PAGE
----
XP as Over-Reaction (Redux)

In an earlier entry I said, “XP is an over-reaction to water fall development methodologies.” I was wrong. I still think XP is an over reaction but I think it is reacting to heavy-weight methodologies rather than water fall methodologies.

The primary difference between XP and other methodologies is that it is that XP urges you to not do a lot of things you have been told to do in the past, because “you are not going to need it”, such as design documents and anticipated features. This mentality definately has some benefit — it is very easy to over-engineer software — but I think that most implementations of XP take it too far. It is easy to just decide not to do anything you do not need at this very moment. I think this sets you up for trouble in the future.

For example, I have been told that it is uncommon for Java code implemented using XP to have javadoc comments. This follows from the basic principles of XP, if you apply them with little thought. You do not need the comments when you are writing the method — you just wrote the test and you know what the method is suppose to do — so writing a comment is a waste of time. However I think that method and class comments are invaluable, they allow for much easier maintenance and refactoring in the future.

I suspect that most of my issues with XP come from poor implementations of the process. On the other hand, it almost does not matter. XP is intended to produce better software more reliably and if it is difficult to use correctly then it is unlikely to achieve that goal.

2 comments on “XP as Over-Reaction (Redux)

  1. -

    I would strongly disagree. To me, there is far more of a fundamental difference between XP and waterfall than there is between XP-as-lightweight compared to heavyweight methodologies.

    Documentation, processes… all of that is fairly irrelevant compared to the main thrust of any agile process, as compared to bad- [oh sorry – I mean] -traditional processes

    Traditional processes work on the assumption that it is POSSIBLE to predict the course of a software development.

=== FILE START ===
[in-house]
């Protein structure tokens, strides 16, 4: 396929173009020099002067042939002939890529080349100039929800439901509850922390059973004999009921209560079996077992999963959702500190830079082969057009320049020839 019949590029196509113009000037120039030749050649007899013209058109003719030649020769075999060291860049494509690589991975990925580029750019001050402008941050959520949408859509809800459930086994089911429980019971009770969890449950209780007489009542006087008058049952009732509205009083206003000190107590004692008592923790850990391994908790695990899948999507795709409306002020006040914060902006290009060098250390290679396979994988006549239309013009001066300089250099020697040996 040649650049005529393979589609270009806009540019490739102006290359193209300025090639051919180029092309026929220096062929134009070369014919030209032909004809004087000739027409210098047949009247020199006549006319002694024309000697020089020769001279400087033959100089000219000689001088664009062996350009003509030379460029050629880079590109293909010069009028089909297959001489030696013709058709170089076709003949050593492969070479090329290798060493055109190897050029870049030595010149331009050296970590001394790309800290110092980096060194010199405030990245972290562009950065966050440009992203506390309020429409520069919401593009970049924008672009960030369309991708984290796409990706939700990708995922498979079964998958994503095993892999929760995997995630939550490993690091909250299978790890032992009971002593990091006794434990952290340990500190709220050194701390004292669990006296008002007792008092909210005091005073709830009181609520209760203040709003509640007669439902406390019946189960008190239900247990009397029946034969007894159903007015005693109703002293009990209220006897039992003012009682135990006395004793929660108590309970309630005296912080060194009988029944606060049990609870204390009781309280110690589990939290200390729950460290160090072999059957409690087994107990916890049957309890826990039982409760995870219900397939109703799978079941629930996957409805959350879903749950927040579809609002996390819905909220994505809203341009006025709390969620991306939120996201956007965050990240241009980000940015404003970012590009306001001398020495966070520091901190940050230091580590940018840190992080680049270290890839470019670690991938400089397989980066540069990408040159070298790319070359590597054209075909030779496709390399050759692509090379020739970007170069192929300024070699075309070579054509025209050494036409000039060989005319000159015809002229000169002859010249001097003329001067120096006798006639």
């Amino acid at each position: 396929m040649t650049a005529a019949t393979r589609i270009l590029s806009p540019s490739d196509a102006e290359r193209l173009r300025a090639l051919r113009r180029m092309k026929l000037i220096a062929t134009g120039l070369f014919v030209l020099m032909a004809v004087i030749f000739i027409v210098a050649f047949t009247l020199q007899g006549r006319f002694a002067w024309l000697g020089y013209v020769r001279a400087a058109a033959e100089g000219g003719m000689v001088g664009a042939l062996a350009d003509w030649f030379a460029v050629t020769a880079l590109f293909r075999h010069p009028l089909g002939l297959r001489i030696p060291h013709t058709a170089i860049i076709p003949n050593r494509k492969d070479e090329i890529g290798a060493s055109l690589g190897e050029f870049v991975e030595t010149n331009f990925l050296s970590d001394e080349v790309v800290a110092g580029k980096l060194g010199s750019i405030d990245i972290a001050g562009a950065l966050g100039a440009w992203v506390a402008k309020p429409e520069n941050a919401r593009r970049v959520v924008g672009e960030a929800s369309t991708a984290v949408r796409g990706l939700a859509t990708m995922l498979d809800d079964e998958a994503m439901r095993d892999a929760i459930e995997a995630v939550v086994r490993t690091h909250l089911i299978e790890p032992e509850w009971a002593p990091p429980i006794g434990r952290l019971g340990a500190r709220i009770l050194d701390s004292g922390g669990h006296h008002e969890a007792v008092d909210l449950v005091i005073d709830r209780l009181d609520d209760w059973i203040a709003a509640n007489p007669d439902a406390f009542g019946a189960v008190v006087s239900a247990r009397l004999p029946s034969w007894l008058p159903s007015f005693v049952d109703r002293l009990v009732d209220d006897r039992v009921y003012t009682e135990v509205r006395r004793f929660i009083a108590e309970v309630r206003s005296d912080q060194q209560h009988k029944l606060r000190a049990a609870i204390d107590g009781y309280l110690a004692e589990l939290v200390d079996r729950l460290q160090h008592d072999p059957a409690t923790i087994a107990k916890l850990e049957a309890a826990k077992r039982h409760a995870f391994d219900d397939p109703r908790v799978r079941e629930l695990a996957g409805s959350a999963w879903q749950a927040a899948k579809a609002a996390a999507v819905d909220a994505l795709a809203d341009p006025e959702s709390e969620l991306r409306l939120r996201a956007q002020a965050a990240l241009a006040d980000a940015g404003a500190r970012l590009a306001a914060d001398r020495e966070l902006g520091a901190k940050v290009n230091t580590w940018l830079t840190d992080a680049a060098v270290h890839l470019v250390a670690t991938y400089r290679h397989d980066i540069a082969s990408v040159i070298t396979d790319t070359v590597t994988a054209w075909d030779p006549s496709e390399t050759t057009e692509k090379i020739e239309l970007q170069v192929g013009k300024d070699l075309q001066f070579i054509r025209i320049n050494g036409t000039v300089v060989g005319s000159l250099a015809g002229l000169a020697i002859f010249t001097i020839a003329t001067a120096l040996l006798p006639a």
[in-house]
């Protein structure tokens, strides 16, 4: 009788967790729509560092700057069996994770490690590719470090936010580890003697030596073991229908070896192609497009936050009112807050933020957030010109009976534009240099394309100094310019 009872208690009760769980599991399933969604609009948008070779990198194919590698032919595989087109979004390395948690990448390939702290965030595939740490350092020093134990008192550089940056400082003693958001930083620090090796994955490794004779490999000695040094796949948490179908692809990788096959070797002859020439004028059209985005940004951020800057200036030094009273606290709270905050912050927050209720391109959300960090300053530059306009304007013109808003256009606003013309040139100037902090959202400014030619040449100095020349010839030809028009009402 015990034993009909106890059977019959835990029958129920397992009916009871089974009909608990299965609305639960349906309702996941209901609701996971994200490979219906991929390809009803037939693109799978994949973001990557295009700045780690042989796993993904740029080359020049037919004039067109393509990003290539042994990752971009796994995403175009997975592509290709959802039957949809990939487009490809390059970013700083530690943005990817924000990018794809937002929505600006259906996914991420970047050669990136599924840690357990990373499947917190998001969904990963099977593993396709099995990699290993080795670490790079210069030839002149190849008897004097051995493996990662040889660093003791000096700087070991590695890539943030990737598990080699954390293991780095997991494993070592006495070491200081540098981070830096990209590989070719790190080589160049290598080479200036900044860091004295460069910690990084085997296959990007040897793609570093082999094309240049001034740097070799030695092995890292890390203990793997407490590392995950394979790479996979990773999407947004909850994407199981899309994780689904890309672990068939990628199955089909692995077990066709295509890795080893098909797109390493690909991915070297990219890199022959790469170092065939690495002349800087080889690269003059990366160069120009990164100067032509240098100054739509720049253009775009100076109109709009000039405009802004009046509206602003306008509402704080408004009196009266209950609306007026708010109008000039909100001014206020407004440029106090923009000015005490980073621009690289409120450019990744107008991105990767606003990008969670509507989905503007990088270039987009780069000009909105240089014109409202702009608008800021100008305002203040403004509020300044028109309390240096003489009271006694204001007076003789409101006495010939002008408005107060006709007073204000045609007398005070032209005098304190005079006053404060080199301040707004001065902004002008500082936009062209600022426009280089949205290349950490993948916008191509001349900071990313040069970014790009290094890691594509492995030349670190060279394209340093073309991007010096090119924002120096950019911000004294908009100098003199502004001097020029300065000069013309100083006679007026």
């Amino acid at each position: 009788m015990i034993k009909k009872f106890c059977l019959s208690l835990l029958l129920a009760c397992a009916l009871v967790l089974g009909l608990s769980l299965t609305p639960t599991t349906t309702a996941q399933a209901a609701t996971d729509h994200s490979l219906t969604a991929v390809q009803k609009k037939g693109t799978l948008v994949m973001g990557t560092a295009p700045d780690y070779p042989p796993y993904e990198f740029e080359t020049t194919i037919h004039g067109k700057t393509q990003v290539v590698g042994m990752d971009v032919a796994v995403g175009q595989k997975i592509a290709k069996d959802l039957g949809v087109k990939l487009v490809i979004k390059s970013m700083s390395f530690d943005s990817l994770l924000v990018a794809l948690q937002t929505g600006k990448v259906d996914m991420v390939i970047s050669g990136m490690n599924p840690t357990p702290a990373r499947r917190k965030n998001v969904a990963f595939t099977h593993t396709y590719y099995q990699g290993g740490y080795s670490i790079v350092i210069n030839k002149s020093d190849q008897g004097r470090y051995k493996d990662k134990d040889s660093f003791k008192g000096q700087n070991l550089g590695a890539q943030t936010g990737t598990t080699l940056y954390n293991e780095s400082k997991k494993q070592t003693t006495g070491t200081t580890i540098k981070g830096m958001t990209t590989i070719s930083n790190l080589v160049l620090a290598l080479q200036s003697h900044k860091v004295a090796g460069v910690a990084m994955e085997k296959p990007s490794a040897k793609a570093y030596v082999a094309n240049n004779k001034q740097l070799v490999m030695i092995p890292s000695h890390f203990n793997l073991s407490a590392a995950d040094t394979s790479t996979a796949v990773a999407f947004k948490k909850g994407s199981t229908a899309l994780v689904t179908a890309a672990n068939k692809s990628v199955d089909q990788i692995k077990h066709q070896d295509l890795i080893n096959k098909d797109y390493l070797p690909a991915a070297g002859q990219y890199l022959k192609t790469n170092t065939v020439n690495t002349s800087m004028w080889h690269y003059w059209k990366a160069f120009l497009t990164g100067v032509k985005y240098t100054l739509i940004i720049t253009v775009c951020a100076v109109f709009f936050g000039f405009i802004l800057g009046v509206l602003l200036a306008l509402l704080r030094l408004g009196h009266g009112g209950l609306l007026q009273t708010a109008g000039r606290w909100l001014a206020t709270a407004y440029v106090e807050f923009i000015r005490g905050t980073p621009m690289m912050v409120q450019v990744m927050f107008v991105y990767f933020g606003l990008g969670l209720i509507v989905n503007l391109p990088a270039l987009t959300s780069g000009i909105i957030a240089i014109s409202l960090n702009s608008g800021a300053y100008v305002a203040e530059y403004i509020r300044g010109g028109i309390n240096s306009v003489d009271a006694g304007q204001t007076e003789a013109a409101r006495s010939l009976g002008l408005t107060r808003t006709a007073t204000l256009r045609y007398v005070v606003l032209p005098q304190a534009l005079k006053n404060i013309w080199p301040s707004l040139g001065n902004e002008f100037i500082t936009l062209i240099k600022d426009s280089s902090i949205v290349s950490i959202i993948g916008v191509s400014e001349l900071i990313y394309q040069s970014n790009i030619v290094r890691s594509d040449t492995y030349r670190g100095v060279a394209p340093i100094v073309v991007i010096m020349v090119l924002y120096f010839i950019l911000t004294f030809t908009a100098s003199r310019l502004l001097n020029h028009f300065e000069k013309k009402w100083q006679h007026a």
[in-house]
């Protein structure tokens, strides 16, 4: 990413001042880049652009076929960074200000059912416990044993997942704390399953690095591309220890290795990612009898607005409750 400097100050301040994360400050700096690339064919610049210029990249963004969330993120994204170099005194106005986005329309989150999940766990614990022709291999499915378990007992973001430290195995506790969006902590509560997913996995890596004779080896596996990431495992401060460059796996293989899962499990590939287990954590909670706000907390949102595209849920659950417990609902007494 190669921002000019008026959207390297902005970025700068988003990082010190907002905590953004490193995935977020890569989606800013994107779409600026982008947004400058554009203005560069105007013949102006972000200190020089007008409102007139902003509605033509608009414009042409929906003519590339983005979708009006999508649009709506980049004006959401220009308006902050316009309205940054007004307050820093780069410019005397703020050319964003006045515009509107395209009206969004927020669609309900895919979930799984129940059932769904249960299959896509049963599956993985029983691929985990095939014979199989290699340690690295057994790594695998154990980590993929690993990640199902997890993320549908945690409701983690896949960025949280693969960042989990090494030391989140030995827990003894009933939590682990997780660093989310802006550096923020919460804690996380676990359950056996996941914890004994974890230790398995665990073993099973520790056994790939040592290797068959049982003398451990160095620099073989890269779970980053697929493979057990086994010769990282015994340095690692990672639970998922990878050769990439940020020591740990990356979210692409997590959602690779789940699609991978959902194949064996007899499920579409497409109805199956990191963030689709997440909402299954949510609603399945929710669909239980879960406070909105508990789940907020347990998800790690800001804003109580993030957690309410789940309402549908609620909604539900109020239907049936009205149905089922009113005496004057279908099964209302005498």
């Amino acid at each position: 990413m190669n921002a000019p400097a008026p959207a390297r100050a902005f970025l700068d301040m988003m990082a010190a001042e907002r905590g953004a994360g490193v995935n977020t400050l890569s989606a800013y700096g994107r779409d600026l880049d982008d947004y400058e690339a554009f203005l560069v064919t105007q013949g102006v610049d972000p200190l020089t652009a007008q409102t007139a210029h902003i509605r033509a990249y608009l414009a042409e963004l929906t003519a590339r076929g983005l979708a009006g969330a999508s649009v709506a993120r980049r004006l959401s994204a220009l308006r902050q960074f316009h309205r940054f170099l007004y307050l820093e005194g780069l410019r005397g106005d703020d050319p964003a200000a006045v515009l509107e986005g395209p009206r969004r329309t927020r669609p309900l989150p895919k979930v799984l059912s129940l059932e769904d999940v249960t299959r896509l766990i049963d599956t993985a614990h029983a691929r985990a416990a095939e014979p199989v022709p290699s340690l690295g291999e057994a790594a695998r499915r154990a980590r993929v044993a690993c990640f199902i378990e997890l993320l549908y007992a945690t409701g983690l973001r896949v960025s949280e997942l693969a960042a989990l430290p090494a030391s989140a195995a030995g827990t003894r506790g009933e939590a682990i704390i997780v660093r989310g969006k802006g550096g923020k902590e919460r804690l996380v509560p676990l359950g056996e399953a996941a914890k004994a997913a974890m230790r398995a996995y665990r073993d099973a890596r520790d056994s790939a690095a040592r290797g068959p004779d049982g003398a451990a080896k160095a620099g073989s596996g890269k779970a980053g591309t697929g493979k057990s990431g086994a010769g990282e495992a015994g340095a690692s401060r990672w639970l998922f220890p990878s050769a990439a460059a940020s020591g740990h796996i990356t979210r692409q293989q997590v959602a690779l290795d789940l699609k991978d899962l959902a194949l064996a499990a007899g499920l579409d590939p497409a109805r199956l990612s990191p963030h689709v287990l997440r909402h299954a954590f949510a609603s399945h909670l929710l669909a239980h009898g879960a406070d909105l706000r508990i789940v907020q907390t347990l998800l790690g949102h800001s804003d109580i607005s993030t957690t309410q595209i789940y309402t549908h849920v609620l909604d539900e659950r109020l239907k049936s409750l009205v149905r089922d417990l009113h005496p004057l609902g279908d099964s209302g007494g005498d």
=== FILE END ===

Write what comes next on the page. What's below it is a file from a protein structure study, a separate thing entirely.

It is not. And it’s not a surprise that more than 95% of all software projects fail.

    The fundamental, and only really important tenet of all agile processes is they toss that [stupid] assumption, and say “requirements, directions, plans, acceptance, timelines, resources and everything else can and will change throughout the project – let’s set up a structure to deal with it”

  2. - Post author

    I think the lightweight vs. heavyweight is a reasonable criteria, though not the only one, on which to base comparisons of methodologies these days. Most modern methodologies basically accept that software development projects cannot be effectively predicted. I know of no one who thinks water fall methodologies work, so we have won this battle.

    But among the remaining methodologies what differentiates them? For me the primary feature of XP is that it attempts avoid all unnecessary work. To the point that it modifies really basic processes, like requirements gathering and coding. I am all for avoiding unnecessary work, but I think it is worth thinking critically about whether each particular bit of work is really unnecessary or not.

    To be clear, my post was specified targeted at XP, not agile methodologies in general. On the whole I prefer agile methodologies. I just think XP might be a little too extreme.

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